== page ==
Wednesday, May 3, 2023

Artificial Intelligence


My color-coordinated child
Have you heard about ChatGPT or the other artificial intelligence programs out there? They've been in the news because there's a lot of fear that AI will replace real creatives and there will be no market for writers or artists anymore, it will just be people pushing buttons and spewing out whole books or pieces of art, and trying to pass them off to an unsuspecting public. 

I'm sure there will be people who will try to do that, but I think finding an audience won't be as easy as learning how to work with the AI. It may be different for art, because visuals are used differently, but I honestly wouldn't understand why a writer would use it to write books. Writing is the part that I enjoy. If someone comes up with a gadget to do the parts I don't enjoy or am not good at, I'll jump on that train.

Which is what I've cautiously done with ChatGPT. I was suspicious at first, but several writers I know, and at least one trustworthy podcast, are very pro 'AI in its place.' 

That means different things for different people. I tried to use it to rewrite my book blurbs, and it worked fairly well, because that's a structure it understands. Certain facts have to be tweaked, because it doesn't understand my book, but it gives me something to work with.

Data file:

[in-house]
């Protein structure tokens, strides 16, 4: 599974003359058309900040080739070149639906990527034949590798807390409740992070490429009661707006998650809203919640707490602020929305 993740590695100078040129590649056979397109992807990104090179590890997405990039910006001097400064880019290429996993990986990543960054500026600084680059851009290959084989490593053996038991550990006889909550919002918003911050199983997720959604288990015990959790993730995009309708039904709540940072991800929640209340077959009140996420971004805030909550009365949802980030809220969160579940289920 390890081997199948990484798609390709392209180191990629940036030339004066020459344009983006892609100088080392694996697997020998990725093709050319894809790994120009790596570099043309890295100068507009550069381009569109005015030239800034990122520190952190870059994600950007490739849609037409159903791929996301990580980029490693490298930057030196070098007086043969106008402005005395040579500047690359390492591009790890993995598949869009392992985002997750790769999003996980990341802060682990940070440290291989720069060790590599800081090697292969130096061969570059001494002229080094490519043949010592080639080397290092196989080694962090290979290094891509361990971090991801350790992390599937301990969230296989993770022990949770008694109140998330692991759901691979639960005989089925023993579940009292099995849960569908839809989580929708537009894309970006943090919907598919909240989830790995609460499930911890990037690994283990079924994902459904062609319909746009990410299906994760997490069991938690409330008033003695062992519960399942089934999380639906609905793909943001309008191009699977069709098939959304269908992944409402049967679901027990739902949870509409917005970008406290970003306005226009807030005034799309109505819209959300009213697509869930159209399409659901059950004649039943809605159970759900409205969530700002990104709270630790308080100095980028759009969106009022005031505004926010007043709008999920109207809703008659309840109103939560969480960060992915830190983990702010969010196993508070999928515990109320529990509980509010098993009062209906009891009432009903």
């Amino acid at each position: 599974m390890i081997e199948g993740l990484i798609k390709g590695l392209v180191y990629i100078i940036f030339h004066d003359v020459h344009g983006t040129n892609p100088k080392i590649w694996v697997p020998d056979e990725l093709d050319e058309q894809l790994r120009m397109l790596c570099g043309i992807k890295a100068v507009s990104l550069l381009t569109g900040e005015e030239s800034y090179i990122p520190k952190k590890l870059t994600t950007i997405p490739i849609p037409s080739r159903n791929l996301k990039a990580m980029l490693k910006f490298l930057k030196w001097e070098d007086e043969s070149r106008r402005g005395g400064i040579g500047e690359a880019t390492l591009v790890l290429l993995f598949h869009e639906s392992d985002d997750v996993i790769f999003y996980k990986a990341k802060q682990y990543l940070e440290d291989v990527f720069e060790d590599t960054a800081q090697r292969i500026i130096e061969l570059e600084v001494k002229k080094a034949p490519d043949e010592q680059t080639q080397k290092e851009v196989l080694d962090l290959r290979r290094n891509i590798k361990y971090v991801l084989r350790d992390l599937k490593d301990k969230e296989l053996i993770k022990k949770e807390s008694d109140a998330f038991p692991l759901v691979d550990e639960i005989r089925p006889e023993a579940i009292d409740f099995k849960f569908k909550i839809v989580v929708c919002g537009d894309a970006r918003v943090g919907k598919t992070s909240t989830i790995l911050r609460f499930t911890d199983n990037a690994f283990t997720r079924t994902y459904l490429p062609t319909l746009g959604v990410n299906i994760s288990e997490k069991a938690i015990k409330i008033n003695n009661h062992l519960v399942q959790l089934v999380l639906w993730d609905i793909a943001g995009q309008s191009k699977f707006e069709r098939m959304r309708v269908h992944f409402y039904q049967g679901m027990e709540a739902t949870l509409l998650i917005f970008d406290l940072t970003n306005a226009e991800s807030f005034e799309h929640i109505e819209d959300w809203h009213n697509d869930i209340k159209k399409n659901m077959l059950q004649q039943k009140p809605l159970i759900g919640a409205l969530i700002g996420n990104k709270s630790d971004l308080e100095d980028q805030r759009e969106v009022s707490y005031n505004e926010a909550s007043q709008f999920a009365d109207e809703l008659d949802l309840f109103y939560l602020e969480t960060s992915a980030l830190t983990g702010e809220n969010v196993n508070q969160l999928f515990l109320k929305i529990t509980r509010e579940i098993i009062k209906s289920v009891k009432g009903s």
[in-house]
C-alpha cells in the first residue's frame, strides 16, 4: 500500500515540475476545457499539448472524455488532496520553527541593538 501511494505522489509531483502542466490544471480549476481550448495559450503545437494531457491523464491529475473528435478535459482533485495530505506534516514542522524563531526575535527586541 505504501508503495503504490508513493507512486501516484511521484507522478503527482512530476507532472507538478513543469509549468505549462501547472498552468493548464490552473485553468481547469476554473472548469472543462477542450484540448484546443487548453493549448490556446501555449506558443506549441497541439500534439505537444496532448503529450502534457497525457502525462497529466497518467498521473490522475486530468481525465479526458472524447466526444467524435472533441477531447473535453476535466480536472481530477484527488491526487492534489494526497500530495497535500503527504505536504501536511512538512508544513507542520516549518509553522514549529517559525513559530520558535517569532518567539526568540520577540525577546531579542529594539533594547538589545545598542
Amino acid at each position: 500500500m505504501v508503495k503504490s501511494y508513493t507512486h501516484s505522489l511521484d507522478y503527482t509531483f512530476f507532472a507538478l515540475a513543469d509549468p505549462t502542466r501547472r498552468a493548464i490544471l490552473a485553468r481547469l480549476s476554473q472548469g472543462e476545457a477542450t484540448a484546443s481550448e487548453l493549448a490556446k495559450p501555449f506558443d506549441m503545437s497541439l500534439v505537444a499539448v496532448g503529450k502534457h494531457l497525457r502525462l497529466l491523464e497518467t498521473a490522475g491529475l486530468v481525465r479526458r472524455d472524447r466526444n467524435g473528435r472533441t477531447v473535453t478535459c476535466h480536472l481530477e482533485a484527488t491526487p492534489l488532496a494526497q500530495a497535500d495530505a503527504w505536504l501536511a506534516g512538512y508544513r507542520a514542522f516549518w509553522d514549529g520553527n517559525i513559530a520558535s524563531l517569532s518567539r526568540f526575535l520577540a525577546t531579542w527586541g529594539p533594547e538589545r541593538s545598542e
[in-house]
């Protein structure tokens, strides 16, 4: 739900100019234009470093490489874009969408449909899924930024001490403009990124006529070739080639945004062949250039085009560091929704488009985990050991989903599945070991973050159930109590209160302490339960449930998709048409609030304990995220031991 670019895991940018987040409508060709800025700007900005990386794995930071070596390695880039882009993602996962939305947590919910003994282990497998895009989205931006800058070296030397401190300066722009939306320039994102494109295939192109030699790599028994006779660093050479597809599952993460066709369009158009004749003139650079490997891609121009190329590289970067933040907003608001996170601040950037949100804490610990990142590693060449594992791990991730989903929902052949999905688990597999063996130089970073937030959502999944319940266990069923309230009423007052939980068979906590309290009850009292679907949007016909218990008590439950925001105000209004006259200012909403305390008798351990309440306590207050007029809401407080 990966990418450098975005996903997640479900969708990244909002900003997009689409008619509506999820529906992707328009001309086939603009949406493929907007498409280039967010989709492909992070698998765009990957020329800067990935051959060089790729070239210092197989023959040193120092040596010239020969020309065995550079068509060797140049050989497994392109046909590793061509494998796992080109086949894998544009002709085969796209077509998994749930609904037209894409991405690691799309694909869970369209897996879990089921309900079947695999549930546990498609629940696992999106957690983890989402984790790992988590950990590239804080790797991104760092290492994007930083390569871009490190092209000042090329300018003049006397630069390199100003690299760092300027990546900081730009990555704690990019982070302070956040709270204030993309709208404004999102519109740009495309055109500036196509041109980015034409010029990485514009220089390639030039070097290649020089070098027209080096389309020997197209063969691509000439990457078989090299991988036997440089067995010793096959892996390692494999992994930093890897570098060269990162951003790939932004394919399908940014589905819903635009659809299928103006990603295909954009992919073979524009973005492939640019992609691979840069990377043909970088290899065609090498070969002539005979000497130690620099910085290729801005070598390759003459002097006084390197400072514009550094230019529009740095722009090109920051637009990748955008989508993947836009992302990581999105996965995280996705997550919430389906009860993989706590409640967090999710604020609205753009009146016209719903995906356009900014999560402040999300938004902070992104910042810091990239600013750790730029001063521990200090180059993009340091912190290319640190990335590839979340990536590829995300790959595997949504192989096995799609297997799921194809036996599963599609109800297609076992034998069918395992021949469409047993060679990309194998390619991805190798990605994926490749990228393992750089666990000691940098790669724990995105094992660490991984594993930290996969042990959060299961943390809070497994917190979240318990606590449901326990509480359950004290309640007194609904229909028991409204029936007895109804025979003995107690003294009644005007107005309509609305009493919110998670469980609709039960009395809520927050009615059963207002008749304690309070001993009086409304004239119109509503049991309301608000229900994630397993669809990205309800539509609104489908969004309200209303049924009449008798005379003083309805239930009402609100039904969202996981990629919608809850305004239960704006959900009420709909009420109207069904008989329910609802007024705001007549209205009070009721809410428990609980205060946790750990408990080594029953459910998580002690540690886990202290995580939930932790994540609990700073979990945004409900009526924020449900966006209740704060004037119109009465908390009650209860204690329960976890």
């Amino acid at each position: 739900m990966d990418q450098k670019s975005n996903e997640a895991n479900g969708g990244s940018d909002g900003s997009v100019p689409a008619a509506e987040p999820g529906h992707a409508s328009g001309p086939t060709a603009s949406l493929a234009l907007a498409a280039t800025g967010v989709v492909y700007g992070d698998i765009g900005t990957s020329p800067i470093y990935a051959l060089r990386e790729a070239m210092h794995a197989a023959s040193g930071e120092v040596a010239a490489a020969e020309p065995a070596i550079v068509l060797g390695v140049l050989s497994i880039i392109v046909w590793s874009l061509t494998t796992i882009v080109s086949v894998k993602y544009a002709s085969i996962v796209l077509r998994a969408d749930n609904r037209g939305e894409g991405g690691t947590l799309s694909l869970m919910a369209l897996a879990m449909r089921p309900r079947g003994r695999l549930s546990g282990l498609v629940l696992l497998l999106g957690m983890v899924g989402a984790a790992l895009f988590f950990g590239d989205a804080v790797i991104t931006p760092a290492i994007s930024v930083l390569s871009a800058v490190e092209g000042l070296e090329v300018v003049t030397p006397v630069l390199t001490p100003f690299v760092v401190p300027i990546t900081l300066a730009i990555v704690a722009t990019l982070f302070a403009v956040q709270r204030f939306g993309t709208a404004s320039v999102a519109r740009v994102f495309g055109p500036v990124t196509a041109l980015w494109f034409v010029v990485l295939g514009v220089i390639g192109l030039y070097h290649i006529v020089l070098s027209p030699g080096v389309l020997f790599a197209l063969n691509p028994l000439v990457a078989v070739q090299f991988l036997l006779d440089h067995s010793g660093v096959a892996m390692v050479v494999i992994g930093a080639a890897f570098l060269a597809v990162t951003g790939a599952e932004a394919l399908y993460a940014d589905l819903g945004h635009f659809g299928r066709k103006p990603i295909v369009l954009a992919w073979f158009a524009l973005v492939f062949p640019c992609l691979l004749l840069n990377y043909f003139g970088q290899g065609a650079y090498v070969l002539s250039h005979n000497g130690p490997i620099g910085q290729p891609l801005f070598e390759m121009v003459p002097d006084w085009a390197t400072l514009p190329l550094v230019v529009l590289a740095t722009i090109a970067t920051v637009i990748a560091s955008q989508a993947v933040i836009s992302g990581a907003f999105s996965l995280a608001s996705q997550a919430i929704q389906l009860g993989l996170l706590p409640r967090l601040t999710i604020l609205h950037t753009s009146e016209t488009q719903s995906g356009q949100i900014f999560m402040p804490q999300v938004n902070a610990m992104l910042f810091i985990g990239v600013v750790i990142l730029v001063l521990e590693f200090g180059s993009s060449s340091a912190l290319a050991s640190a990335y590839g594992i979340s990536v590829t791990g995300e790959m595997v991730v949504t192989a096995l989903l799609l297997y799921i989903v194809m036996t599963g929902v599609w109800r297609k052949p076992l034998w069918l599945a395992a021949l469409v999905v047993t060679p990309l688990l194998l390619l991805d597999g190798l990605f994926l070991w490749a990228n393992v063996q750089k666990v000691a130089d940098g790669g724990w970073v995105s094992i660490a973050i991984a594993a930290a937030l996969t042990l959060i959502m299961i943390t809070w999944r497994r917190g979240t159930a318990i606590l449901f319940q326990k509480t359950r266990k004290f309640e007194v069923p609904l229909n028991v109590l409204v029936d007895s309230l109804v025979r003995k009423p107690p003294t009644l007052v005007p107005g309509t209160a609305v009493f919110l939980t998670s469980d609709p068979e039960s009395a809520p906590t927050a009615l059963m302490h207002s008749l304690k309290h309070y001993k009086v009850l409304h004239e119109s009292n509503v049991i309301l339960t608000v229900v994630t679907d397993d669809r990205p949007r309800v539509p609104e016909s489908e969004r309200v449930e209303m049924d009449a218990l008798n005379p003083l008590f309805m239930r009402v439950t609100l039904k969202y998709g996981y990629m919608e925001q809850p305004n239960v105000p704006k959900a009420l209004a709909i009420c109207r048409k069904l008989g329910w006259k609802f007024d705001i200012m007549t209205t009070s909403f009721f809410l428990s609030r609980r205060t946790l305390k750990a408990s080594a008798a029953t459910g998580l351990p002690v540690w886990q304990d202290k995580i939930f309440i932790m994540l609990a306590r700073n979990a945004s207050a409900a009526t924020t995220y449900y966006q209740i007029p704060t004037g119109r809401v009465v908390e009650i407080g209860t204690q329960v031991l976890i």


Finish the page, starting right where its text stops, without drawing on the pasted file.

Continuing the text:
Where I've really found it interesting is as an unpaid research assistant. I'm working on the third book in my Ava & Claire series, and part of it is set in Paris in 1935. I love Paris. I know Paris relatively well, but I'm not a time traveler, and there are certain things I was not able to find easily with online research.

So I asked ChatGPT. And it gave me what I needed, in seconds. And because several people have told me that they've been given wrong answers to research questions, I've taken to asking it to prove its work - to give me a link or a book title where I could find the information to back up their answer. Obviously if those links or books are out there, I could have found the information on my own, but it would have taken a lot longer - and that's time I don't want to spend for something that is only going to be one sentence of a book. It's much faster to follow the link given to me, confirm that the information is correct, write the sentence, and go on to the next thing. 

That's a research rabbit hole I could have fallen into for hours. So I see a purpose for artificial intelligence in writing, just not to do the actual writing. When writing stops being fun, I'll stop doing it.

And if you're curious, I asked ChatGPT to write a cautiously optimistic blog post about its use as a writer's assistant. My prompt, and its response, are below. It's not bad; it just doesn't sound like me.

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